As a lifelong wordsmith, former social worker, journalist and current PR professional, I have learned that word choices matter. In the mental health world, counselors, like myself, used techniques like “reflective listening” and “reframing” to artfully paraphrase client problems so that they felt confident enough to tackle them. As a journalist, I learned that the purpose of communication is to transmit thoughts and ideas. If you are speaking or writing and your listener or reader isn’t comprehending your message, you have failed.
Now, as a PR specialist, what irritates me and many of my colleagues is jargon -- not industry verbiage, like medical or legal terminology, that keeps everyone on the same page in an operating or courtroom or well-intentioned clichés like… well, “on the same page.” What I am referring to here is “corporate speak” or ill-fitting, often multisyllabic words designed to make the speaker or writer appear more intelligent. Like the use of “deploy” in a nonmilitary context, or adding “ize” or “ate” to a word to make it a verb—“operationalize,” “synergize” or the ironic “disambiguate” or other imprecise words and phrases like “leverage,” “vertical,” “granular” and “drill down.”
Ever heard of buzzword bingo? This covert game is being played at company town halls and conferences nationwide as corporations across America increasingly use these ridiculous words and phrases. Employees craft bingo cards with the made-up maxims dujour and when the executives inevitably say all the words on their card in a row, column or diagonal line, instead of yelling “bingo,” employees surreptitiously raise their arms to look like they are stretching. Later, they win some sort of predetermined prize. Bear in mind that if your employees are laughing at you—so are reporters, clients and stakeholders. This can ultimately hurt your “bottom line.”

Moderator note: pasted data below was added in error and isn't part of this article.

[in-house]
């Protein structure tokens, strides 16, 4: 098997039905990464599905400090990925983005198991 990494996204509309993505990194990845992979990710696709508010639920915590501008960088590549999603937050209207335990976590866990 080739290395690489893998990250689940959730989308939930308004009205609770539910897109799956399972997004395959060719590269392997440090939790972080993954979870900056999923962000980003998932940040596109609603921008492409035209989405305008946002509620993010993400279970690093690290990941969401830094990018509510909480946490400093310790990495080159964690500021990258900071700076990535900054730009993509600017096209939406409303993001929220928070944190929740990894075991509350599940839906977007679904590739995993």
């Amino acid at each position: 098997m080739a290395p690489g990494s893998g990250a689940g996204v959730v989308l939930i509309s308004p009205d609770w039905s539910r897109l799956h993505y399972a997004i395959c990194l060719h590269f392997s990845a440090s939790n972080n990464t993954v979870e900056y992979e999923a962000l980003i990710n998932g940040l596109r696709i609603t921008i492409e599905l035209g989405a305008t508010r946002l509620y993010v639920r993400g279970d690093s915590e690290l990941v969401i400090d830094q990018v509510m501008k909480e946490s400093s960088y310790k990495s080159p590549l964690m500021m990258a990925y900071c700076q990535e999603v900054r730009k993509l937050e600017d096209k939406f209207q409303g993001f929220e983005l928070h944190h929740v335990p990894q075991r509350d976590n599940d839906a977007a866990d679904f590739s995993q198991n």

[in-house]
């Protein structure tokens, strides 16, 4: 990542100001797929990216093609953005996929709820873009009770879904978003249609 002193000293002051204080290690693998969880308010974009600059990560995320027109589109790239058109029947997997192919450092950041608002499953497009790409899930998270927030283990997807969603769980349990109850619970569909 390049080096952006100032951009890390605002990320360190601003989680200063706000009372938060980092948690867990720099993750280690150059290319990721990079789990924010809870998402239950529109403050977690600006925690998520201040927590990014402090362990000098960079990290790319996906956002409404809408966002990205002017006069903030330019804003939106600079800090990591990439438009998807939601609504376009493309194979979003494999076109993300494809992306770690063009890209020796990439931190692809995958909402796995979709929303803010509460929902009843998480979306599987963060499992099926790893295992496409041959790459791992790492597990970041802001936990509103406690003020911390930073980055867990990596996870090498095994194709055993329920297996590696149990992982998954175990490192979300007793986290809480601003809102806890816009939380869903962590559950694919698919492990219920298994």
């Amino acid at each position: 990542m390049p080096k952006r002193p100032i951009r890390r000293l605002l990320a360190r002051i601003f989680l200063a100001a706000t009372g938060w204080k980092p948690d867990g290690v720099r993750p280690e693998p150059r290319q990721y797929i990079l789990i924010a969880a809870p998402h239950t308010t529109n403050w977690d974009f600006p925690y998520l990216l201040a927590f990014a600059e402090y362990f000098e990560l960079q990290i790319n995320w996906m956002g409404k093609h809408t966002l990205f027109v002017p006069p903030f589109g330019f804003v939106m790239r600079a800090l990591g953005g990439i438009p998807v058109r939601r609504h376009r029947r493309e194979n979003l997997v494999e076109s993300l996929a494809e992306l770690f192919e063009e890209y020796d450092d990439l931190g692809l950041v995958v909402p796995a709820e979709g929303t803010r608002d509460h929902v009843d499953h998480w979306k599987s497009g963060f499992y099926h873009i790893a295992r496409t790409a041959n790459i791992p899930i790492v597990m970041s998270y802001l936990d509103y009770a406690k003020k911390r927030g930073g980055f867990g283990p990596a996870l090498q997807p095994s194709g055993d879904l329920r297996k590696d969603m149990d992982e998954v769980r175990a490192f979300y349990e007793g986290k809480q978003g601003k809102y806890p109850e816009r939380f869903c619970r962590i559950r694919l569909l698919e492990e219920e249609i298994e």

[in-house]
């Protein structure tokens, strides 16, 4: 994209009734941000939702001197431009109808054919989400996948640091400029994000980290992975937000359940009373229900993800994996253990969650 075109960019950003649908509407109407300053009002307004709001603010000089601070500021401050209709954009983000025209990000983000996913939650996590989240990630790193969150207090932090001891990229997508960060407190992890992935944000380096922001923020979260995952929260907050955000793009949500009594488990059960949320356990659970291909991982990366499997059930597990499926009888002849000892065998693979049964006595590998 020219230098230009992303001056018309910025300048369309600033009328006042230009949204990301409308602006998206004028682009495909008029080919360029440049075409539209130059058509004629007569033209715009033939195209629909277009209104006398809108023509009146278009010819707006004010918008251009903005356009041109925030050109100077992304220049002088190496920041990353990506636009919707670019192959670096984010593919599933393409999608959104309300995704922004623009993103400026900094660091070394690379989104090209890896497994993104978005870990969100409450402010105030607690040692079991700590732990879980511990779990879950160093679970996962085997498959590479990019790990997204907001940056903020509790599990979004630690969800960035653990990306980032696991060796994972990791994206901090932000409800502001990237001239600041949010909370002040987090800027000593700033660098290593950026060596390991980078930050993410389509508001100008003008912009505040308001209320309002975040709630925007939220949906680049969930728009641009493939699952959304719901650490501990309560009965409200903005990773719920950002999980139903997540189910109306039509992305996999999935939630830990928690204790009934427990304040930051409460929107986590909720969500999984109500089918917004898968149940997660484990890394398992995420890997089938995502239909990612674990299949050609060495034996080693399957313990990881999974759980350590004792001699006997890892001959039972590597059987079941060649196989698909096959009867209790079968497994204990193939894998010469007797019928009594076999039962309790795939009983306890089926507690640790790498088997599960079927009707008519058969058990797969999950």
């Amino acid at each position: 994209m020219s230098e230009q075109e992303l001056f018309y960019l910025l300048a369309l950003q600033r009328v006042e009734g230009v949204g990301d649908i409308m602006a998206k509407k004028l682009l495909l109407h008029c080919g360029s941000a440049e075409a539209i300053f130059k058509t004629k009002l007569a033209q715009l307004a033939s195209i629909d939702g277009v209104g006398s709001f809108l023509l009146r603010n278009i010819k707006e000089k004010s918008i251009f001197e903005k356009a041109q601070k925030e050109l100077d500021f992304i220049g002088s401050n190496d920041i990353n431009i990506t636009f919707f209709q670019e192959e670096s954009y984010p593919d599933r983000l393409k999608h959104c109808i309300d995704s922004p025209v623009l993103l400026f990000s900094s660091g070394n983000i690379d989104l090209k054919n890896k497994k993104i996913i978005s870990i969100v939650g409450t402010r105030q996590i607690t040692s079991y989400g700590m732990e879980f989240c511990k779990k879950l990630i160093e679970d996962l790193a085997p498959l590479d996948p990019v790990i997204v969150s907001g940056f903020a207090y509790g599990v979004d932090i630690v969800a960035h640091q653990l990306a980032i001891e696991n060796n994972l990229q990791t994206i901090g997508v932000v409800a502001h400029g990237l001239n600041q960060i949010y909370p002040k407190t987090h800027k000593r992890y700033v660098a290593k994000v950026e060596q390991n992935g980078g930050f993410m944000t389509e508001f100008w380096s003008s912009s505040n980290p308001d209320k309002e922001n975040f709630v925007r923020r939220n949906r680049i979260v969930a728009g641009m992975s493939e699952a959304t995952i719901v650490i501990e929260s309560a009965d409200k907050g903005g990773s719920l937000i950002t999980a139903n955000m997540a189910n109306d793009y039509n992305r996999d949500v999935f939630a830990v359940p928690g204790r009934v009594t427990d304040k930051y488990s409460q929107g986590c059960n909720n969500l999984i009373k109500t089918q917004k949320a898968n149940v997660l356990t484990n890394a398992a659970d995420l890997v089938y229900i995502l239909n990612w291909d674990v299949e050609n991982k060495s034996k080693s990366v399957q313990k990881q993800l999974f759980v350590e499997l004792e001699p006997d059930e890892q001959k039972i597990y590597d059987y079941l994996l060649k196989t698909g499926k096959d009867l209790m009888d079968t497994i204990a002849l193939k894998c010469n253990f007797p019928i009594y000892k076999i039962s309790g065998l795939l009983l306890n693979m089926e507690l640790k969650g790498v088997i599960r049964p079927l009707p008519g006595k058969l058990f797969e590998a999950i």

When I was a journalist at a business newspaper, much of our editorial meetings were spent trashing jargon-infested press releases as “Star Trek-eeze”—as in, “the dilithium crystals are breaching the warp core, Captain.” Obviously, these press releases did not garner the type of attention the company executives were seeking.
All kidding and buzzword bingo games aside, no reporter or would-be client should ever need a decoder ring to understand your marketing collateral. A few rules to live by when crafting content:
Read your materials out loud. Break up run on sentences into smaller ones, each containing one thought or idea.
Simplify your language. Do you “utilize” words like “utilize” when a simpler word like “use” will do?
Share your materials with people outside corporate America—like your spouse, if you are not announcing something that’s confidential. Do they understand what you are trying to say, what your product or service is or does and what makes it better than that of your competitors?
Find corporate jargon websites online via a Google search, then perform an edit, find and replace in your documents to remove any of the listed offending word choices.
Or, you can simply leave the content crafting to the professionals.